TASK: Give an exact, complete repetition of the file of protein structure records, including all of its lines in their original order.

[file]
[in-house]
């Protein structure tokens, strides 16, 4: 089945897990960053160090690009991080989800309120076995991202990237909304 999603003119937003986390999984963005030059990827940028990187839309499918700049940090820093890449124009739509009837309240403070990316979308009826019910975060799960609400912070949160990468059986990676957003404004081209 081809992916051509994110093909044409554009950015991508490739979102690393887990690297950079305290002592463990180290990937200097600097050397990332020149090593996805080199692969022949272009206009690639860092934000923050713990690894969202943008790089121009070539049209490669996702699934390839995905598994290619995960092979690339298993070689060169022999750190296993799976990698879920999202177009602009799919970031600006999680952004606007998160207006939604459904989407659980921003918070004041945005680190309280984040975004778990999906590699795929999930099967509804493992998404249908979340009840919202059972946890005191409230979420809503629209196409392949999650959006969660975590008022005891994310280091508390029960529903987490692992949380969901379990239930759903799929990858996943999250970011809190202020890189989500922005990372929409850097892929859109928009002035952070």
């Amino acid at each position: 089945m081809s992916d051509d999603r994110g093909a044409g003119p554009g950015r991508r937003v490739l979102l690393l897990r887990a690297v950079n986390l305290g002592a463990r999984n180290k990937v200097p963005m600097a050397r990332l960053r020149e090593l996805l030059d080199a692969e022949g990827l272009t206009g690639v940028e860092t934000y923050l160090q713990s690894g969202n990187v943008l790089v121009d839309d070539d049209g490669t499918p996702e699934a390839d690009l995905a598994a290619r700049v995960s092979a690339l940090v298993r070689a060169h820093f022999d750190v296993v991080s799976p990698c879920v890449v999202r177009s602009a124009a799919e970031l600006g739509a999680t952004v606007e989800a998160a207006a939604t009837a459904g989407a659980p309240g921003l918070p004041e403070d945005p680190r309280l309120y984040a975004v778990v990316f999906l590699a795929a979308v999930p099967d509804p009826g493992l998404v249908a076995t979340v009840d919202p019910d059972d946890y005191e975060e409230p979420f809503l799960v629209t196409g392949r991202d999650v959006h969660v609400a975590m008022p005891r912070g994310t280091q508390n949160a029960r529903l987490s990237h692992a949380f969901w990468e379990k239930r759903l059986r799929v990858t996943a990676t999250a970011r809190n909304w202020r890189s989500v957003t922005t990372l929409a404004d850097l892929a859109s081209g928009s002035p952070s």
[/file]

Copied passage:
[in-house]
């Protein structure tokens, strides 16, 4: 089945897990960053160090690009991080989800309120076995991202990237909304 999603003119937003986390999984963005030059990827940028990187839309499918700049940090820093890449124009739509009837309240403070990316979308009826019910975060799960609400912070949160990468059986990676957003404004081209 081809992916051509994110093909044409554009950015991508490739979102690393887990690297950079305290002592463990180290990937200097600097050397990332020149090593996805080199692969022949272009206009690639860092934000923050713990690894969202943008790089121009070539049209490669996702699934390839995905598994290619995960092979690339298993070689060169022999750190296993799976990698879920999202177009602009799919970031600006999680952004606007998160207006939604459904989407659980921003918070004041945005680190309280984040975004778990999906590699795929999930099967509804493992998404249908979340009840919202059972946890005191409230979420809503629209196409392949999650959006969660975590008022005891994310280091508390029960529903987490692992949380969901379990239930759903799929990858996943999250970011809190202020890189989500922005990372929409850097892929859109928009002035952070």
């Amino acid at each position: 089945m081809s992916d051509d999603r994110g093909a044409g003119p554009g950015r991508r937003v490739l979102l690393l897990r887990a690297v950079n986390l305290g002592a463990r999984n180290k990937v200097p963005m600097a050397r990332l960053r020149e090593l996805l030059d080199a692969e022949g990827l272009t206009g690639v940028e860092t934000y923050l160090q713990s690894g969202n990187v943008l790089v121009d839309d070539d049209g490669t499918p996702e699934a390839d690009l995905a598994a290619r700049v995960s092979a690339l940090v298993r070689a060169h820093f022999d750190v296993v991080s799976p990698c879920v890449v999202r177009s602009a124009a799919e970031l600006g739509a999680t952004v606007e989800a998160a207006a939604t009837a459904g989407a659980p309240g921003l918070p004041e403070d945005p680190r309280l309120y984040a975004v778990v990316f999906l590699a795929a979308v999930p099967d509804p009826g493992l998404v249908a076995t979340v009840d919202p019910d059972d946890y005191e975060e409230p979420f809503l799960v629209t196409g392949r991202d999650v959006h969660v609400a975590m008022p005891r912070g994310t280091q508390n949160a029960r529903l987490s990237h692992a949380f969901w990468e379990k239930r759903l059986r799929v990858t996943a990676t999250a970011r809190n909304w202020r890189s989500v957003t922005t990372l929409a404004d850097l892929a859109s081209g928009s002035p952070s």